It looks like the universe is actually not quiet at all. NASA just discovered what seems to be the background music playing behind the vast universe using the NuSTAR.
NASA was surveying a large cosmic galaxy when they discovered what appeared to be a chorus of black holes emitting x-ray sounds in the highest pitch possible. Astronomers at the Californian Institute of Technology were studying these black holes in partnership with NASA.
According to Daniel Stern, the project scientist of NuSTAR at NASA’s Jet Propulsion Laboratory, “We knew this cosmic choir had a strong high-pitched component, but we still don’t know if it comes from a lot of smaller, quiet singers, or a few with loud voices.”
“Now, thanks to NuSTAR, we’re gaining a better understanding of the black holes and starting to address these questions,” he added.
NASA’s Chandra X-ray observatory was the one who deduced the source of the sounds – which are the black holes. However, they are still unsure as to what causes these cosmic x-ray sounds. They described the song as a “background music” when black holes consume its surroundings.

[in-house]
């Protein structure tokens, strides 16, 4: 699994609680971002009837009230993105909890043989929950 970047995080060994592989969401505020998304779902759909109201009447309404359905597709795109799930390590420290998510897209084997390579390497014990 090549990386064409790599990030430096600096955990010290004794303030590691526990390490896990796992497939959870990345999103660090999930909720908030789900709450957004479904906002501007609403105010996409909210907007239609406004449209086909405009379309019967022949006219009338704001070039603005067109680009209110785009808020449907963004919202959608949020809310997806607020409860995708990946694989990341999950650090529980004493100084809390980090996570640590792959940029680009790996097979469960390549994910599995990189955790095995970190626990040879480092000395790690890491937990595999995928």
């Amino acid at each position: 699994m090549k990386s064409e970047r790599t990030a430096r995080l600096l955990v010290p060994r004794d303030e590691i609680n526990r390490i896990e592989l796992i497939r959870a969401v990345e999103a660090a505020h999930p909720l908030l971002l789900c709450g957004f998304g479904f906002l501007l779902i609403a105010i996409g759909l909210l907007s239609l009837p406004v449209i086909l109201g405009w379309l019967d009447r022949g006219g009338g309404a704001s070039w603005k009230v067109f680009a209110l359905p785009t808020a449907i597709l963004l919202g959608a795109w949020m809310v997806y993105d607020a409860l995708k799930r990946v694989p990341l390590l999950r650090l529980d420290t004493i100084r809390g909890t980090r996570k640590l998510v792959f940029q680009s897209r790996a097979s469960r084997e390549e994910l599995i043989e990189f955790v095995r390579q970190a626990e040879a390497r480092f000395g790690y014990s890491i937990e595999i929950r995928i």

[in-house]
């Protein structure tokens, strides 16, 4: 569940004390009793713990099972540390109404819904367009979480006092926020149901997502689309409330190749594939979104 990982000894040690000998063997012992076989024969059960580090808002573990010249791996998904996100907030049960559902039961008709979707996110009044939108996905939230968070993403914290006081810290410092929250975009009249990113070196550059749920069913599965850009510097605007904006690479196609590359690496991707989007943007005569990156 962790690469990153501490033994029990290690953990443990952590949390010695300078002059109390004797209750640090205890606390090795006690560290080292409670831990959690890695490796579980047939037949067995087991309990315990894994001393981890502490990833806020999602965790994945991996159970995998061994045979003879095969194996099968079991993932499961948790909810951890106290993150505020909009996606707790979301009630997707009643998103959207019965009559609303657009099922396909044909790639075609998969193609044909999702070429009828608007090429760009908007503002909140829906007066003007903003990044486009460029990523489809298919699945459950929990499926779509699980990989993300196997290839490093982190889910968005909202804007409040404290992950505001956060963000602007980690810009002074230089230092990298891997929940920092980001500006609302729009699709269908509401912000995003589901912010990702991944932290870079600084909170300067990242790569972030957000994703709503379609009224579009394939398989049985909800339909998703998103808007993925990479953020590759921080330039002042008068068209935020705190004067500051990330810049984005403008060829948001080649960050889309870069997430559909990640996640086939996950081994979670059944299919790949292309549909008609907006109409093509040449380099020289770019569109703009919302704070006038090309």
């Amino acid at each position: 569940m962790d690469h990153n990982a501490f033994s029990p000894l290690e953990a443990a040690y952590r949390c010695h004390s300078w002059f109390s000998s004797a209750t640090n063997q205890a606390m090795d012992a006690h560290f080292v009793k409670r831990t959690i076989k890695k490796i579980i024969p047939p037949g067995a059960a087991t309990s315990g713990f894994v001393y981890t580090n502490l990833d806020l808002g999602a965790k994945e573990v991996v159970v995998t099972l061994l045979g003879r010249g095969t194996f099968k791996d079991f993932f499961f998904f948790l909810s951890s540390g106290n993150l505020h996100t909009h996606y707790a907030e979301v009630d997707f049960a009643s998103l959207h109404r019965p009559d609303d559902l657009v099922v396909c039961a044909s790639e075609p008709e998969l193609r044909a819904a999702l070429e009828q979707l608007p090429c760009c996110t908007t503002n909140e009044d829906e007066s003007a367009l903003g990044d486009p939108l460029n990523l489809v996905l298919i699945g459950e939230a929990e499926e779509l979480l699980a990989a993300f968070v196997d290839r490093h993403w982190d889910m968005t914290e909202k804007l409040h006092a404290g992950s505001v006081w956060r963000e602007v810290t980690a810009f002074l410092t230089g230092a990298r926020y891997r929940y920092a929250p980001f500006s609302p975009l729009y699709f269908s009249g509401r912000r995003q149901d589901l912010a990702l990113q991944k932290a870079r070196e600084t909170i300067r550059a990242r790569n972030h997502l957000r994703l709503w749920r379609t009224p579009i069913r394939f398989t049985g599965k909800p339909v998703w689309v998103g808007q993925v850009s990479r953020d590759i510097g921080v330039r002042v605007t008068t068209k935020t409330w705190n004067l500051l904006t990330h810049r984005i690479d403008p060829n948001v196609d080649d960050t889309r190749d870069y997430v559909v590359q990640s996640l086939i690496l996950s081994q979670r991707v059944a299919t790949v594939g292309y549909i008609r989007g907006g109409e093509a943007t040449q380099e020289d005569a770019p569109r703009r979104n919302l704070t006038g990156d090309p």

Thanks to NuSTAR, scientists are now able to explain the mysterious songs tracked when studying black holes. NASA even stated that the high-pitched “voices” coming from the black holes are the most difficult to define. It has been a long time since astronomers had so much struggle establishing patterns with these objects.
Since NuSTAR was created by the Danish Technical University and the Italian Space Agency (ISA), there have been 32 black holes discovered in specific locations and approximately 35 percent of detected x-ray songs were associated with it.
Source: Nature World News